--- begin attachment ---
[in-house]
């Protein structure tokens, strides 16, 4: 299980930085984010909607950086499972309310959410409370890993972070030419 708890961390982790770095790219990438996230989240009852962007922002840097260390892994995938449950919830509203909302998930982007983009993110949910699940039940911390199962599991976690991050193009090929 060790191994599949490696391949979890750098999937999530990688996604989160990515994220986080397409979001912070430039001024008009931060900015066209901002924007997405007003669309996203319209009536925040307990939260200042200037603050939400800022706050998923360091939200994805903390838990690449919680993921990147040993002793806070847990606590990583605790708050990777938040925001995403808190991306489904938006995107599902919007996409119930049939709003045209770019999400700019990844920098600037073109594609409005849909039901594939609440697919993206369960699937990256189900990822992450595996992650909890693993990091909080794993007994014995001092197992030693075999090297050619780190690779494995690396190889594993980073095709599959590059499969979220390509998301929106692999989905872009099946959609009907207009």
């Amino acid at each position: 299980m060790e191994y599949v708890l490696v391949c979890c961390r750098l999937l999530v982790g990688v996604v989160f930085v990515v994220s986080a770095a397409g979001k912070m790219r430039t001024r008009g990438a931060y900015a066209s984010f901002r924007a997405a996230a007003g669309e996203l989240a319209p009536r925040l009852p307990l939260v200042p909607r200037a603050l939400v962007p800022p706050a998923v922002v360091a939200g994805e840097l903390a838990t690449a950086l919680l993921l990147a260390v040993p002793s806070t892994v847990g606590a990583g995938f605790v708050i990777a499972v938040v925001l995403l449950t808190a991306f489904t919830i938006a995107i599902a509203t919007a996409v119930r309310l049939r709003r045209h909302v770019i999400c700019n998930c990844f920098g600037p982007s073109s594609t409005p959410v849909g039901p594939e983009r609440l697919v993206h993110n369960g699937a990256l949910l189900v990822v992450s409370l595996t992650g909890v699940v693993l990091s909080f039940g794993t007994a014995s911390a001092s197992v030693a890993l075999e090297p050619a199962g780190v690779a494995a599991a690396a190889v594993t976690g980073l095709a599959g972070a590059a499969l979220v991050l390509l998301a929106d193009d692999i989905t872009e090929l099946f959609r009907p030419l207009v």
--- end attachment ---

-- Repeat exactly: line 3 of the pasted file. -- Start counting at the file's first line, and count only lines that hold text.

């Amino acid at each position: 299980m060790e191994y599949v708890l490696v391949c979890c961390r750098l999937l999530v982790g990688v996604v989160f930085v990515v994220s986080a770095a397409g979001k912070m790219r430039t001024r008009g990438a931060y900015a066209s984010f901002r924007a997405a996230a007003g669309e996203l989240a319209p009536r925040l009852p307990l939260v200042p909607r200037a603050l939400v962007p800022p706050a998923v922002v360091a939200g994805e840097l903390a838990t690449a950086l919680l993921l990147a260390v040993p002793s806070t892994v847990g606590a990583g995938f605790v708050i990777a499972v938040v925001l995403l449950t808190a991306f489904t919830i938006a995107i599902a509203t919007a996409v119930r309310l049939r709003r045209h909302v770019i999400c700019n998930c990844f920098g600037p982007s073109s594609t409005p959410v849909g039901p594939e983009r609440l697919v993206h993110n369960g699937a990256l949910l189900v990822v992450s409370l595996t992650g909890v699940v693993l990091s909080f039940g794993t007994a014995s911390a001092s197992v030693a890993l075999e090297p050619a199962g780190v690779a494995a599991a690396a190889v594993t976690g980073l095709a599959g972070a590059a499969l979220v991050l390509l998301a929106d193009d692999i989905t872009e090929l099946f959609r009907p030419l207009v």